The formation comes as venture funds have raised a record amount of money but are finding it difficult to find good investments.
According to VentureOne, a research company that tracks the venture capital industry, $51 billion was poured into U.S. venture funds during the first nine months of 2000. But in the third quarter, the number of financing rounds dropped 16 percent sequentially to 879--adding to a 6 percent sequential decline in the second quarter.
Access Ventures will invest in early to late-stage companies that have already received commitments from top-tier venture firms, said Bill Trainor, managing director. He added that the majority of the investments will be in companies where Christian & Timbers has a relationship.
"We also want to invest in companies that have some competitive or strategic advantage," Trainor said. "We're opportunistic, so generally we'll be investing in the hottest or emerging sectors like wireless, broadband and telecommunications."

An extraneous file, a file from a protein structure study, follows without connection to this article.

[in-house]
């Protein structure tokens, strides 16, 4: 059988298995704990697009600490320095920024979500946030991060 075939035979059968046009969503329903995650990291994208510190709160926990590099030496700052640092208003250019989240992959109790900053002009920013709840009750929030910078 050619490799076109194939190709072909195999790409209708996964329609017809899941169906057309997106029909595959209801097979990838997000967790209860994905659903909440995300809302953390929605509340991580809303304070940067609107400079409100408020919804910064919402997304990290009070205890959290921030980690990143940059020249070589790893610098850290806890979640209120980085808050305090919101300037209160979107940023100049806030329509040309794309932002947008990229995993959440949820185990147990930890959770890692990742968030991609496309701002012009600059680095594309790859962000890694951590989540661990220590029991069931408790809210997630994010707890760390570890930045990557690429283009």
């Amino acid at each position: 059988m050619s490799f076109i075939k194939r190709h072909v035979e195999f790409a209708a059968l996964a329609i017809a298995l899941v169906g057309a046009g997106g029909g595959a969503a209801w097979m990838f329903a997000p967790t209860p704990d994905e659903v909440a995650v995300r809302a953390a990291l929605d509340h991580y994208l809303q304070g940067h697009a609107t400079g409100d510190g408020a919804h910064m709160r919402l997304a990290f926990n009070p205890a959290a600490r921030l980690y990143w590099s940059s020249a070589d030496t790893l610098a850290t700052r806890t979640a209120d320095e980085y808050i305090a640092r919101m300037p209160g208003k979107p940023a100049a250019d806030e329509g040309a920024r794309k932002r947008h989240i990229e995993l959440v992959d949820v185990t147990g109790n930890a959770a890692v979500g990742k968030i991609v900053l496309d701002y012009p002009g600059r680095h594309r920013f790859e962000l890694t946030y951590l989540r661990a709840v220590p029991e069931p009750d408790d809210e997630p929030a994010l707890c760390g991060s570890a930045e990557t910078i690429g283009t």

Access Ventures expects to make 10 to 15 investments a year of between $500,000 and $2 million.
The fund, which closed last week, has already made two investments. Access Ventures participated in the third round of funding for eLance, a site that allows individuals and companies to bid on projects ranging from bookkeeping to Web design. And Access Ventures joined the fourth round of funding for Zaplet, which provides email collaboration technology.
Christian & Timbers developed the idea for the venture fund, leveraging its relationship with venture firms that often call on it to fill management spots and relationships with senior executives.
Tech executives who serve on Access Ventures' advisory board and are also investors in the fund include Eric Harslem, chief technology officer with Dell Labs; Joel Hyatt, executive managing director of Idealab; and Tim Price, former president and chief executive of MCI WorldCom Communications Group.
"As a venture fund, what we bring to the table is a diverse network of people who can open doors for the companies that we invest in and help us from a networking due-diligence perspective," Trainor said.